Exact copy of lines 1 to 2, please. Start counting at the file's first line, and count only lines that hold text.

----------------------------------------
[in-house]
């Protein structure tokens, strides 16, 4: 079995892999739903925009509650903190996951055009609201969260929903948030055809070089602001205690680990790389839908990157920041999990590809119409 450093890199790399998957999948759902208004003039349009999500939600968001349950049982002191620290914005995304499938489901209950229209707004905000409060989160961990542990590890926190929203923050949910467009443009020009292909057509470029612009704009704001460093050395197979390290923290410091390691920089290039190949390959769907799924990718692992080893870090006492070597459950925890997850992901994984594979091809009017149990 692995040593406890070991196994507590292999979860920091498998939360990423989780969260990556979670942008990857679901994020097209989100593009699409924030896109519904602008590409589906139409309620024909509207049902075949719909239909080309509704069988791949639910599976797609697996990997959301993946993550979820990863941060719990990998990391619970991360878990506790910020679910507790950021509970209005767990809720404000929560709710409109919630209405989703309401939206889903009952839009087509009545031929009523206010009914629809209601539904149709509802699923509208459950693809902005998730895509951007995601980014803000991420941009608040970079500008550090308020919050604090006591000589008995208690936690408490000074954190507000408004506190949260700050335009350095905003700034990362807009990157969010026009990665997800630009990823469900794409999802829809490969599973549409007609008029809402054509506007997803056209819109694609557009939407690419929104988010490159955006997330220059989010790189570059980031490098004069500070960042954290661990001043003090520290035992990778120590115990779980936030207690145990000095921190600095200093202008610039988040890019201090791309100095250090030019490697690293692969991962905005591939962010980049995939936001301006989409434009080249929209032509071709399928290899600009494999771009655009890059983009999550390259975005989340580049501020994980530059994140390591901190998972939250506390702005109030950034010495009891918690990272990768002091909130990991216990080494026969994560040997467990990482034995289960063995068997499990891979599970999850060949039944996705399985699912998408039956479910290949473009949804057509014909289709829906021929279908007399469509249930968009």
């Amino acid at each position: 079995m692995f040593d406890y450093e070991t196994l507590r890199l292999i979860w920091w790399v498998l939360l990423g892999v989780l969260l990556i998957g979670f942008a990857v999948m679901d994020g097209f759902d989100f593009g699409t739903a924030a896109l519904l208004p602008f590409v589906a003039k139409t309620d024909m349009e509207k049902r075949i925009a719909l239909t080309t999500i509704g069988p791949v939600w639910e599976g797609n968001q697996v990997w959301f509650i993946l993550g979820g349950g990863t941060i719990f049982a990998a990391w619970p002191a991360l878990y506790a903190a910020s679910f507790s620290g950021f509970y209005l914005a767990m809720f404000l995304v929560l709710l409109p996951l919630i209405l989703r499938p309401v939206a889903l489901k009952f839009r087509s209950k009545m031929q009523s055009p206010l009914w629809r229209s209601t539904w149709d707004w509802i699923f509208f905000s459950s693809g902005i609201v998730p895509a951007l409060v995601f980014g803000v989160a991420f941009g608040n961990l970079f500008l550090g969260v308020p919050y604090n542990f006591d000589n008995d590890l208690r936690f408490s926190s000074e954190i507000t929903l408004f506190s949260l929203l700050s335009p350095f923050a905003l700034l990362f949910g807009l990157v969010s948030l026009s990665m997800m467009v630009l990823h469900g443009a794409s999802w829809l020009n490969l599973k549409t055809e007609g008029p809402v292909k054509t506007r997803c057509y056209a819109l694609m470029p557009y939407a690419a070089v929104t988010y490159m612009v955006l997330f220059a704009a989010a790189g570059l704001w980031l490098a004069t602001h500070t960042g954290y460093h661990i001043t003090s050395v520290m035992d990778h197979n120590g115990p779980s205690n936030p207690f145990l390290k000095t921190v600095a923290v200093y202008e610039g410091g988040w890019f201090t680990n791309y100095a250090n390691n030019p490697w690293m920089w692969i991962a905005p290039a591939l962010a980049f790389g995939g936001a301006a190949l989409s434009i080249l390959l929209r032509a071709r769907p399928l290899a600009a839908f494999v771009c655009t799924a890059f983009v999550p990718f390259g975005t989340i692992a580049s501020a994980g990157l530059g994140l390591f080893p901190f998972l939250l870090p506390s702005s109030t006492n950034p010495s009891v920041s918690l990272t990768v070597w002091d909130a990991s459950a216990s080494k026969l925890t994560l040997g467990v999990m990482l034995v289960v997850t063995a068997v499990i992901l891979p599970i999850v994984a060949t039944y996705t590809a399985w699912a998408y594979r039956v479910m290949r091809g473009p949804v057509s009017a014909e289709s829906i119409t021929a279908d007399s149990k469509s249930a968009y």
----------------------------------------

[in-house]
């Protein structure tokens, strides 16, 4: 079995892999739903925009509650903190996951055009609201969260929903948030055809070089602001205690680990790389839908990157920041999990590809119409 450093890199790399998957999948759902208004003039349009999500939600968001349950049982002191620290914005995304499938489901209950229209707004905000409060989160961990542990590890926190929203923050949910467009443009020009292909057509470029612009704009704001460093050395197979390290923290410091390691920089290039190949390959769907799924990718692992080893870090006492070597459950925890997850992901994984594979091809009017149990 692995040593406890070991196994507590292999979860920091498998939360990423989780969260990556979670942008990857679901994020097209989100593009699409924030896109519904602008590409589906139409309620024909509207049902075949719909239909080309509704069988791949639910599976797609697996990997959301993946993550979820990863941060719990990998990391619970991360878990506790910020679910507790950021509970209005767990809720404000929560709710409109919630209405989703309401939206889903009952839009087509009545031929009523206010009914629809209601539904149709509802699923509208459950693809902005998730895509951007995601980014803000991420941009608040970079500008550090308020919050604090006591000589008995208690936690408490000074954190507000408004506190949260700050335009350095905003700034990362807009990157969010026009990665997800630009990823469900794409999802829809490969599973549409007609008029809402054509506007997803056209819109694609557009939407690419929104988010490159955006997330220059989010790189570059980031490098004069500070960042954290661990001043003090520290035992990778120590115990779980936030207690145990000095921190600095200093202008610039988040890019201090791309100095250090030019490697690293692969991962905005591939962010980049995939936001301006989409434009080249929209032509071709399928290899600009494999771009655009890059983009999550390259975005989340580049501020994980530059994140390591901190998972939250506390702005109030950034010495009891918690990272990768002091909130990991216990080494026969994560040997467990990482034995289960063995068997499990891979599970999850060949039944996705399985699912998408039956479910290949473009949804057509014909289709829906021929279908007399469509249930968009």